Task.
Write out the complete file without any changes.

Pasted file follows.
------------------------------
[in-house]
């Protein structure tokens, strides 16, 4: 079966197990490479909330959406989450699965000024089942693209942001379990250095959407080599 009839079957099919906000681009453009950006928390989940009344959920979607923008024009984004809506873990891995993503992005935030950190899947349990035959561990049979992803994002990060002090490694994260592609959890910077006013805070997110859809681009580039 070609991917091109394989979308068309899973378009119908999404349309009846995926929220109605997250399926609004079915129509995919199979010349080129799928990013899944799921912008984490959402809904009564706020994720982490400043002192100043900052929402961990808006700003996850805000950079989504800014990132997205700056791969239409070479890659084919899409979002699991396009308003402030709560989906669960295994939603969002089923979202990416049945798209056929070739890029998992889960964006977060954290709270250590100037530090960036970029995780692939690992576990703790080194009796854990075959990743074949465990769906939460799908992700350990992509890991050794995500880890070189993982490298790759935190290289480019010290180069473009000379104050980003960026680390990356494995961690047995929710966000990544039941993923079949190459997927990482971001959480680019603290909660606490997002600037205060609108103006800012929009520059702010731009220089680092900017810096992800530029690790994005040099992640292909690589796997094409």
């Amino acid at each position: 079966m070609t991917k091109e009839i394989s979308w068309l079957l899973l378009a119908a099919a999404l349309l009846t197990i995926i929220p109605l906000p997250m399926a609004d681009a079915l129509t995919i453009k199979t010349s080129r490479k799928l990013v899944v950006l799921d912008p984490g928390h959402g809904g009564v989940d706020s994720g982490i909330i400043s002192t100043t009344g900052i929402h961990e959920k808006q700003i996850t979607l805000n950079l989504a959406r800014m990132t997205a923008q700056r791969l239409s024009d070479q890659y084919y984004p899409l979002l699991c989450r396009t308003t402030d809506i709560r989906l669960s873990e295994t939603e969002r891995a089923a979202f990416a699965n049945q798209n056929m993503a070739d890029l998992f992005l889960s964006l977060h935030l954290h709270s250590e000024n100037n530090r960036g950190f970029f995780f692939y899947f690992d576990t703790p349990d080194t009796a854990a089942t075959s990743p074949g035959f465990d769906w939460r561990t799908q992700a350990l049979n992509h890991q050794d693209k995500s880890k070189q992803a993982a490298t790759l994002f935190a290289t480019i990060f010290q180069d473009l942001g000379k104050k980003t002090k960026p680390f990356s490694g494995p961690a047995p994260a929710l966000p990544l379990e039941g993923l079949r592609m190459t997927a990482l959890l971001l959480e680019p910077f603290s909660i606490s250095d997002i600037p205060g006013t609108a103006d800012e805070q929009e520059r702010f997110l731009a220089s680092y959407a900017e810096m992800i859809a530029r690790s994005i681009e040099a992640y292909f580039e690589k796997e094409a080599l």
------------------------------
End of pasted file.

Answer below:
[in-house]
């Protein structure tokens, strides 16, 4: 079966197990490479909330959406989450699965000024089942693209942001379990250095959407080599 009839079957099919906000681009453009950006928390989940009344959920979607923008024009984004809506873990891995993503992005935030950190899947349990035959561990049979992803994002990060002090490694994260592609959890910077006013805070997110859809681009580039 070609991917091109394989979308068309899973378009119908999404349309009846995926929220109605997250399926609004079915129509995919199979010349080129799928990013899944799921912008984490959402809904009564706020994720982490400043002192100043900052929402961990808006700003996850805000950079989504800014990132997205700056791969239409070479890659084919899409979002699991396009308003402030709560989906669960295994939603969002089923979202990416049945798209056929070739890029998992889960964006977060954290709270250590100037530090960036970029995780692939690992576990703790080194009796854990075959990743074949465990769906939460799908992700350990992509890991050794995500880890070189993982490298790759935190290289480019010290180069473009000379104050980003960026680390990356494995961690047995929710966000990544039941993923079949190459997927990482971001959480680019603290909660606490997002600037205060609108103006800012929009520059702010731009220089680092900017810096992800530029690790994005040099992640292909690589796997094409």
């Amino acid at each position: 079966m070609t991917k091109e009839i394989s979308w068309l079957l899973l378009a119908a099919a999404l349309l009846t197990i995926i929220p109605l906000p997250m399926a609004d681009a079915l129509t995919i453009k199979t010349s080129r490479k799928l990013v899944v950006l799921d912008p984490g928390h959402g809904g009564v989940d706020s994720g982490i909330i400043s002192t100043t009344g900052i929402h961990e959920k808006q700003i996850t979607l805000n950079l989504a959406r800014m990132t997205a923008q700056r791969l239409s024009d070479q890659y084919y984004p899409l979002l699991c989450r396009t308003t402030d809506i709560r989906l669960s873990e295994t939603e969002r891995a089923a979202f990416a699965n049945q798209n056929m993503a070739d890029l998992f992005l889960s964006l977060h935030l954290h709270s250590e000024n100037n530090r960036g950190f970029f995780f692939y899947f690992d576990t703790p349990d080194t009796a854990a089942t075959s990743p074949g035959f465990d769906w939460r561990t799908q992700a350990l049979n992509h890991q050794d693209k995500s880890k070189q992803a993982a490298t790759l994002f935190a290289t480019i990060f010290q180069d473009l942001g000379k104050k980003t002090k960026p680390f990356s490694g494995p961690a047995p994260a929710l966000p990544l379990e039941g993923l079949r592609m190459t997927a990482l959890l971001l959480e680019p910077f603290s909660i606490s250095d997002i600037p205060g006013t609108a103006d800012e805070q929009e520059r702010f997110l731009a220089s680092y959407a900017e810096m992800i859809a530029r690790s994005i681009e040099a992640y292909f580039e690589k796997e094409a080599l």